Anna Katharine Mansfield is an Associate Professor of Enology and Associate Director of Cornell AgriTech (formally the New York State Agriculture Experiment Station) in Geneva, NY. As an Associate Professor of Food Science, Professor Mansfield has led craft beverage research, extension, and education programming for producers across the state since 2009. Her research efforts focus in particular on projects designed to help regional and small-scale wineries improve wine quality and enhance production efficiency. This applied work involves enology extension, wine sensory evaluation, and research on hybrid wine phenolics and fermentation nutrition. After 12 years at Cornell, Professor Mansfield was appointed Associate Director of AgriTech in April 2021. She earned a B.A. from Salem College, an M.S. from Virginia Tech, and a Ph.D. from the University of Minnesota, Twin Cities, where she served as the first Enology Project leader from 2001 to 2008.
Ever wanted to develop your own wine, beer, or even kombucha? Or be able to describe specific tastes and profiles in a variety of drinks?
In recent years, craft beverages have become a multibillion-dollar industry, yet there's both an art and a science to the fermentation process that produces these beverages. Fermentation is about more than ingredients. The processes that the brewer, vintner, cider maker, and mead maker follow have an equally large impact on the final product — and small variations can make a big difference in the flavor profile. Using a scientific approach, you will design a craft beverage of your choosing. As you create a plan to produce the beverage, you will gain an understanding of the interactions between raw ingredients and processing steps which together influence the taste. You will then apply a systematic approach to tasting, using your senses to allow you to better articulate what you enjoy in a particular beverage as well as make specific recommendations to others.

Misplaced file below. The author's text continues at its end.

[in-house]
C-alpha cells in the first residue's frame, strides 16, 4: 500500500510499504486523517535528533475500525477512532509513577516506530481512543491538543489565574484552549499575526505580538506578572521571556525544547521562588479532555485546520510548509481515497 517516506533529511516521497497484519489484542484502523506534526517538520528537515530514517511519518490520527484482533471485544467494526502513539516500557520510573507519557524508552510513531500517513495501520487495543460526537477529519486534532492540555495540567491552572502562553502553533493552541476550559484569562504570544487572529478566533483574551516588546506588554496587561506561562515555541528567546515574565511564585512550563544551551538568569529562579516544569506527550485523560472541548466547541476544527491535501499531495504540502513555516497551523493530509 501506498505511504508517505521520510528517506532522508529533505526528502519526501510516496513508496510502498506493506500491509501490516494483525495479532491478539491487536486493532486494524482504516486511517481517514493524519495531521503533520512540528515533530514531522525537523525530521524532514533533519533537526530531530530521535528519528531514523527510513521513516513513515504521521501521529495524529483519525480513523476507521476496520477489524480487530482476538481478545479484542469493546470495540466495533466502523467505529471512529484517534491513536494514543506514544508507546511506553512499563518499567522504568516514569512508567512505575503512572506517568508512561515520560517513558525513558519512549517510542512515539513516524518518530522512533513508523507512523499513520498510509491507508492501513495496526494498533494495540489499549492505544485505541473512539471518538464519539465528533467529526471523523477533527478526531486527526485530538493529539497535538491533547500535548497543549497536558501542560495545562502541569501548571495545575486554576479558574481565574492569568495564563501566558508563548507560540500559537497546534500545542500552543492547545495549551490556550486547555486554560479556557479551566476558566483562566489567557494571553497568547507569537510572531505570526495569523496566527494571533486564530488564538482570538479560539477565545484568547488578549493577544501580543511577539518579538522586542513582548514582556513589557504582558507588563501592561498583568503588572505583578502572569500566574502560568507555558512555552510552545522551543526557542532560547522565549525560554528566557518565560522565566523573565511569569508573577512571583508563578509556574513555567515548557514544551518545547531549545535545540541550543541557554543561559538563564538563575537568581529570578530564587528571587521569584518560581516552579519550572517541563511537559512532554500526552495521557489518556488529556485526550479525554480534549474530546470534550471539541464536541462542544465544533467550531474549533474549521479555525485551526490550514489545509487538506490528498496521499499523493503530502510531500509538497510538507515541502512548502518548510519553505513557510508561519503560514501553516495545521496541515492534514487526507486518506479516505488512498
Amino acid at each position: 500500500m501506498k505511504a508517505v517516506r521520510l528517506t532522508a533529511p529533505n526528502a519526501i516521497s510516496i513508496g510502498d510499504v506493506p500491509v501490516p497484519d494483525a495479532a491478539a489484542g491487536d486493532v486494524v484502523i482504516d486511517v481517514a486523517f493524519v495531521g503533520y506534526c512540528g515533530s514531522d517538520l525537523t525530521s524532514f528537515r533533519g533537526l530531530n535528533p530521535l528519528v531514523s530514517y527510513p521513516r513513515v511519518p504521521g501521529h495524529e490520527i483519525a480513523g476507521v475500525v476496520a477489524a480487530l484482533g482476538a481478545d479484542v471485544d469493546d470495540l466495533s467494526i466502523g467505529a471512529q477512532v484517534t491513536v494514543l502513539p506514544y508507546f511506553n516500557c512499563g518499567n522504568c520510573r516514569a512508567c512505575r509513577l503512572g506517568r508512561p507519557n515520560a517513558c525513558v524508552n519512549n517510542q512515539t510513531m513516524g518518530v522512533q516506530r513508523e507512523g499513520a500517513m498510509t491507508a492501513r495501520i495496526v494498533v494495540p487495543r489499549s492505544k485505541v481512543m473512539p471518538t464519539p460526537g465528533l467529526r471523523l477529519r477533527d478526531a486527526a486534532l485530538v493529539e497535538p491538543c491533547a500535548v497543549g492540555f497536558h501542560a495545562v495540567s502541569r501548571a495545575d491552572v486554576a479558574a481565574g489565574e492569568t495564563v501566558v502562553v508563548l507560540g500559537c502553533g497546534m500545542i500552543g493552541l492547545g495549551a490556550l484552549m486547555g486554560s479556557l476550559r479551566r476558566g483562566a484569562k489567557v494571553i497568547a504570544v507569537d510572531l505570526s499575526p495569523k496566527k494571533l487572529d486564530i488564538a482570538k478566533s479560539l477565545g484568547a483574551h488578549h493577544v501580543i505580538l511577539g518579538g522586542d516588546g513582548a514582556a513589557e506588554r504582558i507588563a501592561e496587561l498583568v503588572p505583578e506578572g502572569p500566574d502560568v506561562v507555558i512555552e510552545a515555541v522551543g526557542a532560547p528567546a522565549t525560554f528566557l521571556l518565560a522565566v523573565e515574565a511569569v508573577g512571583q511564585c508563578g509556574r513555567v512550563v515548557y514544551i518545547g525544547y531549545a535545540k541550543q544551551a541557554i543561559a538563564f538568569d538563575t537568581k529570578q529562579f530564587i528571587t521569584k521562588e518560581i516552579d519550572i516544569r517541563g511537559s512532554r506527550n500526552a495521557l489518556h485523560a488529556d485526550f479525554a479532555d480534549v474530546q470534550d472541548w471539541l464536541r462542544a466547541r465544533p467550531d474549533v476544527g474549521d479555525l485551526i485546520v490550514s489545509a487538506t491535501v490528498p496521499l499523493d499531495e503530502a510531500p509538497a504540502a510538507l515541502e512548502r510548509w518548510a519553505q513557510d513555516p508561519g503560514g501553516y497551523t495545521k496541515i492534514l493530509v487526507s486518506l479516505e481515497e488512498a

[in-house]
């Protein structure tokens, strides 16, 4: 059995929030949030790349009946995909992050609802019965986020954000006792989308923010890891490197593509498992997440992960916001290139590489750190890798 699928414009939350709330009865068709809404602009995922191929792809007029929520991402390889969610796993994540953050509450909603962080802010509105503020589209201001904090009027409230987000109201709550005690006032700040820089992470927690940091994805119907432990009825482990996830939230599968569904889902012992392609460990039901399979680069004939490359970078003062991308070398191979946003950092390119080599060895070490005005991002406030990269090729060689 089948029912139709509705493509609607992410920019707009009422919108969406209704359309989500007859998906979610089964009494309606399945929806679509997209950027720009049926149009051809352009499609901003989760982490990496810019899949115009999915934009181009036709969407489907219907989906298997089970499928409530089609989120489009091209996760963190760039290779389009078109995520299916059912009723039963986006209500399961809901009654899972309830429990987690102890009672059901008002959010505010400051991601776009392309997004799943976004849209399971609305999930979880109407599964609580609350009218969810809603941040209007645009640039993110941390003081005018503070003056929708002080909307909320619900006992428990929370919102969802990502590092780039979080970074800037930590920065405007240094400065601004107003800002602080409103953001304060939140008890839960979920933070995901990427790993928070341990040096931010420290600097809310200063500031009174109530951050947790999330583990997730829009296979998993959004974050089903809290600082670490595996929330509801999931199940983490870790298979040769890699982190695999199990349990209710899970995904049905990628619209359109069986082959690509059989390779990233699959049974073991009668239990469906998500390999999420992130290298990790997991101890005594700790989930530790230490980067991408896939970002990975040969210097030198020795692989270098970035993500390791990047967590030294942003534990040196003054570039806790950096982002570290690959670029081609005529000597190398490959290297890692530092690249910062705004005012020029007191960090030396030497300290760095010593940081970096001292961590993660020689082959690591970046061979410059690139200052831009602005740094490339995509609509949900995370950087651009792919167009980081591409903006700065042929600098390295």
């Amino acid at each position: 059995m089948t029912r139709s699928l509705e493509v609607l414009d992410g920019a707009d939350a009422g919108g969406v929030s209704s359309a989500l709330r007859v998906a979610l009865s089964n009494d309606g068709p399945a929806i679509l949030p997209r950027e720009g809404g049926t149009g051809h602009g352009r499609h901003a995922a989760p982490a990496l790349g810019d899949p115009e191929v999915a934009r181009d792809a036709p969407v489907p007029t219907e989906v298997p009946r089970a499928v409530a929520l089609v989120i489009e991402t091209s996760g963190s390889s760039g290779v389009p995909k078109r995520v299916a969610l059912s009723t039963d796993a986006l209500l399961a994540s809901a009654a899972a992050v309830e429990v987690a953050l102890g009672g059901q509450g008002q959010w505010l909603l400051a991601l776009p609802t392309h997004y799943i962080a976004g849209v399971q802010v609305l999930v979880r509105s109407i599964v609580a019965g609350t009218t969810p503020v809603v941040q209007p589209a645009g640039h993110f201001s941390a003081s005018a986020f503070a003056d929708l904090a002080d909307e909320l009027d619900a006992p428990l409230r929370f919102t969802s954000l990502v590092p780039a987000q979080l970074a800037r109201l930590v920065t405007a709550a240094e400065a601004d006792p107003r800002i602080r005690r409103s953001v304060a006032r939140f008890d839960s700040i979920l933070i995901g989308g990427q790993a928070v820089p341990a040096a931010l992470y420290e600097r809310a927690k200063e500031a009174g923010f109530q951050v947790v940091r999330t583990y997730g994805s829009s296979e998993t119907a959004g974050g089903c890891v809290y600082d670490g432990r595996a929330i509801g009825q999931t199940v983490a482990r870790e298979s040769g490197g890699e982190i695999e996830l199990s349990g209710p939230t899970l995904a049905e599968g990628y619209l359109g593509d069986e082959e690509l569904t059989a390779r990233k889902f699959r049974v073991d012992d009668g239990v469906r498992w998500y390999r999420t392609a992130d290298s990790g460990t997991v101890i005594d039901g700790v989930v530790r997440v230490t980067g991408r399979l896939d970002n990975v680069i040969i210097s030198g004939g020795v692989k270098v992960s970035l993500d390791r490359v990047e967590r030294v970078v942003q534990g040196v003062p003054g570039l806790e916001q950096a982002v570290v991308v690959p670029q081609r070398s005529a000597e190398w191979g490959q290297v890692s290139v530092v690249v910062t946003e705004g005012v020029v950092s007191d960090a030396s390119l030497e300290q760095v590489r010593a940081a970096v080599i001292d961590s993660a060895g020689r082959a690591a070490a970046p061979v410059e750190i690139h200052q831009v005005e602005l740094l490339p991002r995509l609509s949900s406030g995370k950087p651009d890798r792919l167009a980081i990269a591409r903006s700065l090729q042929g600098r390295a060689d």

When you complete this program, you will have designed your own craft beverage and gained the building blocks needed to develop it.
This program is intended for use by persons of legal drinking age under the relevant applicable laws where they reside. Purchase of supplies is required to enjoy the highly experiential nature of this course.
Key Course Takeaways
- Examine the fermentation process through hands-on experimentation
- Predict how yeast will behave based on available food and environmental conditions
- Design a craft beverage
- Taste and evaluate fermented beverages such as wine, beer, and cider using sight, smell, and taste in order to make informed recommendations
How It Works
Mr. Gerling thinks craft beverages are a wonderful combination of agriculture, art, science, and forklift operation. He first caught the wine bug as a senior in college, and after a few years of working in vineyards, wineries, laboratories, and vineyard and winery laboratories, he realized it was starting to look like a career. Arriving at his post in extension and preparing to help people make wine, the first call he received was about fermenting cider to distill into vodka. He now realizes that it was the future calling.
Chris is currently a Senior Extension Associate in the Department of Food Science at Cornell University, where he works with the craft beverage industry to create educational programs that support the growth and improved quality of premium wines, ciders, and distilled spirits. He also organizes and conducts workshops and seminars that focus on production and analytical techniques for farm-based beverages. Chris is the past chair of the American Society of Enology and Viticulture/Eastern Section and serves on the ASEV national chapter’s laboratory proficiency committee. He is a member of the Cider Institute of North America’s executive committee.
Who Should Enroll
- Craft brewers
- Craft beverage enthusiasts and hobbyists
- Specialty grocers and wine/beer retailers
- Foodservice professionals and bartenders
- Growers, farmers, and supply chain professionals
- Food and beverage writers